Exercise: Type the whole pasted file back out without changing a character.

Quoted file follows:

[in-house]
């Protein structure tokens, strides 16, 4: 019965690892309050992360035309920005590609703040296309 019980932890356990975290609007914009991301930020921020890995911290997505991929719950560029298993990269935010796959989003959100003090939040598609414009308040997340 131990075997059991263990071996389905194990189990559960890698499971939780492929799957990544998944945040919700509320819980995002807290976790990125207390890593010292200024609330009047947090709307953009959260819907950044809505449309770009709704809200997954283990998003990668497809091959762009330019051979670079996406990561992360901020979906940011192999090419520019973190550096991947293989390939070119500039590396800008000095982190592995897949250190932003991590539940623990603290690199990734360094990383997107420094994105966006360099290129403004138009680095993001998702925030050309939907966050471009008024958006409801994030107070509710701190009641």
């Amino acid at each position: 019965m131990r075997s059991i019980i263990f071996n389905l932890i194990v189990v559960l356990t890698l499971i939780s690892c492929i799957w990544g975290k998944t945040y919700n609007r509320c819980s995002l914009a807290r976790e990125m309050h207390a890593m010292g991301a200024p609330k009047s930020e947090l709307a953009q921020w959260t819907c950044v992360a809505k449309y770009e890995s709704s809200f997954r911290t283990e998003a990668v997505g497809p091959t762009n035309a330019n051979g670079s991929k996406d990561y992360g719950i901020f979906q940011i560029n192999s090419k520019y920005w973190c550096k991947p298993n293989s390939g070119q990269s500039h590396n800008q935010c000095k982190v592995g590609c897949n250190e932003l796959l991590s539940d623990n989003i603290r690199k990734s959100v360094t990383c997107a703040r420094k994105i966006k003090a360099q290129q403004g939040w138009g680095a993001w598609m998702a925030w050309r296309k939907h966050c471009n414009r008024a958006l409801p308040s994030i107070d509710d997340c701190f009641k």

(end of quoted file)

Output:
[in-house]
């Protein structure tokens, strides 16, 4: 019965690892309050992360035309920005590609703040296309 019980932890356990975290609007914009991301930020921020890995911290997505991929719950560029298993990269935010796959989003959100003090939040598609414009308040997340 131990075997059991263990071996389905194990189990559960890698499971939780492929799957990544998944945040919700509320819980995002807290976790990125207390890593010292200024609330009047947090709307953009959260819907950044809505449309770009709704809200997954283990998003990668497809091959762009330019051979670079996406990561992360901020979906940011192999090419520019973190550096991947293989390939070119500039590396800008000095982190592995897949250190932003991590539940623990603290690199990734360094990383997107420094994105966006360099290129403004138009680095993001998702925030050309939907966050471009008024958006409801994030107070509710701190009641």
């Amino acid at each position: 019965m131990r075997s059991i019980i263990f071996n389905l932890i194990v189990v559960l356990t890698l499971i939780s690892c492929i799957w990544g975290k998944t945040y919700n609007r509320c819980s995002l914009a807290r976790e990125m309050h207390a890593m010292g991301a200024p609330k009047s930020e947090l709307a953009q921020w959260t819907c950044v992360a809505k449309y770009e890995s709704s809200f997954r911290t283990e998003a990668v997505g497809p091959t762009n035309a330019n051979g670079s991929k996406d990561y992360g719950i901020f979906q940011i560029n192999s090419k520019y920005w973190c550096k991947p298993n293989s390939g070119q990269s500039h590396n800008q935010c000095k982190v592995g590609c897949n250190e932003l796959l991590s539940d623990n989003i603290r690199k990734s959100v360094t990383c997107a703040r420094k994105i966006k003090a360099q290129q403004g939040w138009g680095a993001w598609m998702a925030w050309r296309k939907h966050c471009n414009r008024a958006l409801p308040s994030i107070d509710d997340c701190f009641k």